Text ads do not exist in isolation, particularly for retailers, many of whom see Product Listing Ads (PLAs) produce over half of their non-brand Google search ad clicks.

Given how heavily PLAs can factor into the content on the SERP, any movement here could have significant impacts to both text ad and overall trends.

Since Google removed RHS ads, it appears they have been serving PLAs at the top of the page a bit more frequently, which has helped drive up their average CTR and may be limiting the gains for top-of-page text ads.

While many believed that PLAs would appear on the RHS more often with the elimination of RHS text ads, shifting PLAs to the middle of the page for more searches is in line with Google trying to create a more streamlined experience across device types with these updates.

PLA Clicks Up Slightly Compared to Text Ads

All told, we have not seen significant movement in text ad click volume since Google enacted these changes, but PLA clicks appear to have risen modestly. Within any given week, both PLA and text ad click volume will fluctuate +/- 15 to 20% from average due to intraweek trends.

Since the removal of RHS ads, PLA volume is peaking higher on top traffic days and not falling as far on lower volume days. As a result, PLA click share is running a few percentage points higher than it was in early February for the typical advertiser.

 

As Expected, Top-of-Page Minimum Bids Fall, First Page Minimums Rise

On the pricing side, we started to see top-of-page bid estimates for non-brand keywords trend downward around the time the fourth top-of-page ad was fully rolled out. Top-of-page minimum bids are now running about 6% lower than they were in early February after having risen a bit ahead of the full rollout.

This trend could reverse if enough advertisers begin changing their bids to appear in the top ad spots, but for now, it’s cheaper on average to get ads shown above the organic results than prior to Google’s updates.

Looking at first page bid minimums, we’ve seen an increase since the changes fully took effect as the total number of ad spots available on the first page declined with these updates.

 

Desktop Text Ad CPCs Stable through Google Ad Layout Change

 

So, it is cheaper to get clicks at the top of the page than it was before and more expensive to get them at the bottom, but the top gets more clicks than the bottom and is growing faster, and top clicks are still more expensive than bottom clicks, but the bottom of the top is growing faster than the top of the top and… you get it.

 

So, what is happening to CPCs? It looks like the answer is: not much.

Since the start of the year, we’ve generally seen daily non-brand desktop text ad CPCs on Google.com run within about +/- 5% of their YTD average.

Since early February, CPCs have been running a little higher than they were in late January, but nothing significant changed with the removal of RHS ads and the addition of the fourth top-of-page text ad.

 

Importantly, the impact is even less when you consider the larger picture that includes phone and brand traffic. Desktop Google.com non-brand accounts for just 20% of total AdWords text ad clicks. It’s share of total AdWords clicks is even smaller among advertisers running PLAs.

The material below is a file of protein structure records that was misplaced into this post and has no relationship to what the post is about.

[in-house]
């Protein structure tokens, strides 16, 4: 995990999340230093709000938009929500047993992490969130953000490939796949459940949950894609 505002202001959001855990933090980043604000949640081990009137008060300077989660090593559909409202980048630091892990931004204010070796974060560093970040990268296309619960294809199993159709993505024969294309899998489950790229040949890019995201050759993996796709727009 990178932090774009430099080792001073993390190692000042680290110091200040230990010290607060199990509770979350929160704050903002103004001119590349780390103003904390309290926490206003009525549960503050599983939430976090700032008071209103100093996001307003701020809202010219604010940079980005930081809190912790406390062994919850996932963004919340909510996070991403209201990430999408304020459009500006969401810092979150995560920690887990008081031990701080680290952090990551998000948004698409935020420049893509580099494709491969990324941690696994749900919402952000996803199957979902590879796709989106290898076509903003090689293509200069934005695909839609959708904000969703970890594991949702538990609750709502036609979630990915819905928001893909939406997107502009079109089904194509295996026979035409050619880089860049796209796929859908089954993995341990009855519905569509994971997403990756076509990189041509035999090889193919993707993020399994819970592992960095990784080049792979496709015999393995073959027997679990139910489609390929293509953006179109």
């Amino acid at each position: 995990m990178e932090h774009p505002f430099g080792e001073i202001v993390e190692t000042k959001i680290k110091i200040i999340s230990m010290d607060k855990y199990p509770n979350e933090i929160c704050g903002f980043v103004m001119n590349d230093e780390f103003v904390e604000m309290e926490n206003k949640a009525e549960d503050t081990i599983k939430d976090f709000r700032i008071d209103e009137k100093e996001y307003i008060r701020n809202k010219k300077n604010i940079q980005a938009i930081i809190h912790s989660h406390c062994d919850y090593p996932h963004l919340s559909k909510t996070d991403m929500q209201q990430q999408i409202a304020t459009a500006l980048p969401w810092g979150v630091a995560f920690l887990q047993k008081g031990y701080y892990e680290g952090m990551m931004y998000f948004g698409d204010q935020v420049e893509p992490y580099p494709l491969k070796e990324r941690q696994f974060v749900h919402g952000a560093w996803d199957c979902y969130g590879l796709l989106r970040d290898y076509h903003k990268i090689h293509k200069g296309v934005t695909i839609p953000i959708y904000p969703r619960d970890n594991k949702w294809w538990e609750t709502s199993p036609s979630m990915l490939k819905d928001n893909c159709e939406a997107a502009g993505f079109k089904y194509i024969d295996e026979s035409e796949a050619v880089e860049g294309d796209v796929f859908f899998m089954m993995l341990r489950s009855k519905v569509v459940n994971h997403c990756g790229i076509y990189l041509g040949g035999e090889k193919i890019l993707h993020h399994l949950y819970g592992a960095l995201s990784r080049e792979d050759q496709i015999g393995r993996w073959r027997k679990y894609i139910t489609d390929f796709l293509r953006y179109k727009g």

Google Desktop Organic Search Share Steady

If these changes are having a small overall impact to the paid side of Google traffic, we would expect to see similar on the organic side. We do.

Desktop share of Google organic search visits has been stable since the beginning of the year and through the ad layout changes in late February.

 

Conclusion

Google removing right hand side ads on desktop and adding a fourth top-of-page ad to results is having a very small impact across the data set we analyzed, but certainly some individual advertisers may be more affected than others, and even advertisers seeing little overall impact are likely to see noticeable impacts to individual keywords and queries.

Last year’s changes to the mobile SERP had a far greater impact to both paid and organic search though, and as more traffic moves to phones over time, the impact of these and any future desktop SERP changes will only diminish.

Comments

3 Responses to "Google’s Right Ads Removal and Fourth Top-of-Page Ad: A Deep Dive into the Data Two Weeks In"
Terry Whalen says:
Hey guys, In aggregate, it seems like Google is giving a bit more share of attention to ads versus organic results, so this marginal (heh) change should benefit Google and the majority of advertisers, no? It is also likely to have a net positive or neutral effect on users, since Google has gotten so good at getting advertisers to focus on ad quality and relevance (ads are oftentimes as relevant - or even more relevant - than organic results these days). Of course there is much more nuance in all of this, and the effects will be different for each advertiser - but if you guys had to sum things up in a couple sentences, do you agree with my summary?
Thanks for the comprehensive report. This is all paid search, do you have any indication on how this is effecting natural search. Generally we are not seeing much change.
Thanks for commenting and sorry for the delayed responses! Hey Terry - to summarize, for the most part we really just haven't seen a huge shift in performance for paid or organic search. Organic results haven't been incredibly prominent for searches with an intent to purchase for a while, and it seems this change might not have impacted searcher behavior very much. Avromie - we agree with this not having a huge impact on organic. The second to last paragraph gives you an idea of how limited the impact has been for organic visits.